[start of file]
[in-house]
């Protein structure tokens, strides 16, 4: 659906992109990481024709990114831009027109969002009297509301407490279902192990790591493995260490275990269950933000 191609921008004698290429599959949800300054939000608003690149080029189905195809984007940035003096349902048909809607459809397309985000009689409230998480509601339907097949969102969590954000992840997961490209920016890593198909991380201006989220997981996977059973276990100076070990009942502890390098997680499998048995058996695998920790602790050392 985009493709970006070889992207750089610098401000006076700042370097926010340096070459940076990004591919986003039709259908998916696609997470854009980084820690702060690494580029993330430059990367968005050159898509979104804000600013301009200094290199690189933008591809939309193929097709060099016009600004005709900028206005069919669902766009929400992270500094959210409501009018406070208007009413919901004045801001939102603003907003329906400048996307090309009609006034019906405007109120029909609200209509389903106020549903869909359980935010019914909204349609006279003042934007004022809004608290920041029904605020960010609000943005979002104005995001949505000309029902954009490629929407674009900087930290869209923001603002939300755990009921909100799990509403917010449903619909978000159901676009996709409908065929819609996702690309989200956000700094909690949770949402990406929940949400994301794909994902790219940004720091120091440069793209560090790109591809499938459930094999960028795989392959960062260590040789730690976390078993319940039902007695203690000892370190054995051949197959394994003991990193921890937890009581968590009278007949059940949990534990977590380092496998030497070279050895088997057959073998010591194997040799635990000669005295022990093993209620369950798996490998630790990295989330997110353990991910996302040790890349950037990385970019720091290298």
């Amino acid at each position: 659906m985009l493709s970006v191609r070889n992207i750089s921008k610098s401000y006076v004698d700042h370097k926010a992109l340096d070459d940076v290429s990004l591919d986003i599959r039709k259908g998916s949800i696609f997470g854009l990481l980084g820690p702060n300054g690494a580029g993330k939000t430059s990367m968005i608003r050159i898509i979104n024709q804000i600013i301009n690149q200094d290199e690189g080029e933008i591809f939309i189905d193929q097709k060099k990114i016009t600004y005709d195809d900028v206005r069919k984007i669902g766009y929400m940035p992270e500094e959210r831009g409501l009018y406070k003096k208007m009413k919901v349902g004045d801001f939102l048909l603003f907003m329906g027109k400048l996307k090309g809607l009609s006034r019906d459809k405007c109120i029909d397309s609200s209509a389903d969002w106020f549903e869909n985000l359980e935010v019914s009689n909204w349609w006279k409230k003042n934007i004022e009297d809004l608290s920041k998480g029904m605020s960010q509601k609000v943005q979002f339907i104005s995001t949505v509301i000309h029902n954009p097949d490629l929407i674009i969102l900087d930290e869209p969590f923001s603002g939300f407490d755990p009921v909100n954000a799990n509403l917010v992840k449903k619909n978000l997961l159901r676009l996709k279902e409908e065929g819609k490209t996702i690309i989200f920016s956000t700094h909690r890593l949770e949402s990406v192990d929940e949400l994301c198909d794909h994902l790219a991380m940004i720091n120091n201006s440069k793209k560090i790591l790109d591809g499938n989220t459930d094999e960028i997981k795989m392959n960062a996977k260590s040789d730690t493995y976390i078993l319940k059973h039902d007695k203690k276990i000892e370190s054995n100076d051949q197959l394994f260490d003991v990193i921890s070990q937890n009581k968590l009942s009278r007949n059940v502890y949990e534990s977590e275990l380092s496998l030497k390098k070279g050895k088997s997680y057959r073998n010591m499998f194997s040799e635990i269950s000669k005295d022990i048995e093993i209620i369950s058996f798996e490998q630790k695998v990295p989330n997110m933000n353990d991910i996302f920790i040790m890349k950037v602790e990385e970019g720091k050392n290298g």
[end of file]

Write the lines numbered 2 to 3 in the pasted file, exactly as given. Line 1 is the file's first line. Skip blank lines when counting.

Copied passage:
């Protein structure tokens, strides 16, 4: 659906992109990481024709990114831009027109969002009297509301407490279902192990790591493995260490275990269950933000 191609921008004698290429599959949800300054939000608003690149080029189905195809984007940035003096349902048909809607459809397309985000009689409230998480509601339907097949969102969590954000992840997961490209920016890593198909991380201006989220997981996977059973276990100076070990009942502890390098997680499998048995058996695998920790602790050392 985009493709970006070889992207750089610098401000006076700042370097926010340096070459940076990004591919986003039709259908998916696609997470854009980084820690702060690494580029993330430059990367968005050159898509979104804000600013301009200094290199690189933008591809939309193929097709060099016009600004005709900028206005069919669902766009929400992270500094959210409501009018406070208007009413919901004045801001939102603003907003329906400048996307090309009609006034019906405007109120029909609200209509389903106020549903869909359980935010019914909204349609006279003042934007004022809004608290920041029904605020960010609000943005979002104005995001949505000309029902954009490629929407674009900087930290869209923001603002939300755990009921909100799990509403917010449903619909978000159901676009996709409908065929819609996702690309989200956000700094909690949770949402990406929940949400994301794909994902790219940004720091120091440069793209560090790109591809499938459930094999960028795989392959960062260590040789730690976390078993319940039902007695203690000892370190054995051949197959394994003991990193921890937890009581968590009278007949059940949990534990977590380092496998030497070279050895088997057959073998010591194997040799635990000669005295022990093993209620369950798996490998630790990295989330997110353990991910996302040790890349950037990385970019720091290298």
């Amino acid at each position: 659906m985009l493709s970006v191609r070889n992207i750089s921008k610098s401000y006076v004698d700042h370097k926010a992109l340096d070459d940076v290429s990004l591919d986003i599959r039709k259908g998916s949800i696609f997470g854009l990481l980084g820690p702060n300054g690494a580029g993330k939000t430059s990367m968005i608003r050159i898509i979104n024709q804000i600013i301009n690149q200094d290199e690189g080029e933008i591809f939309i189905d193929q097709k060099k990114i016009t600004y005709d195809d900028v206005r069919k984007i669902g766009y929400m940035p992270e500094e959210r831009g409501l009018y406070k003096k208007m009413k919901v349902g004045d801001f939102l048909l603003f907003m329906g027109k400048l996307k090309g809607l009609s006034r019906d459809k405007c109120i029909d397309s609200s209509a389903d969002w106020f549903e869909n985000l359980e935010v019914s009689n909204w349609w006279k409230k003042n934007i004022e009297d809004l608290s920041k998480g029904m605020s960010q509601k609000v943005q979002f339907i104005s995001t949505v509301i000309h029902n954009p097949d490629l929407i674009i969102l900087d930290e869209p969590f923001s603002g939300f407490d755990p009921v909100n954000a799990n509403l917010v992840k449903k619909n978000l997961l159901r676009l996709k279902e409908e065929g819609k490209t996702i690309i989200f920016s956000t700094h909690r890593l949770e949402s990406v192990d929940e949400l994301c198909d794909h994902l790219a991380m940004i720091n120091n201006s440069k793209k560090i790591l790109d591809g499938n989220t459930d094999e960028i997981k795989m392959n960062a996977k260590s040789d730690t493995y976390i078993l319940k059973h039902d007695k203690k276990i000892e370190s054995n100076d051949q197959l394994f260490d003991v990193i921890s070990q937890n009581k968590l009942s009278r007949n059940v502890y949990e534990s977590e275990l380092s496998l030497k390098k070279g050895k088997s997680y057959r073998n010591m499998f194997s040799e635990i269950s000669k005295d022990i048995e093993i209620i369950s058996f798996e490998q630790k695998v990295p989330n997110m933000n353990d991910i996302f920790i040790m890349k950037v602790e990385e970019g720091k050392n290298g």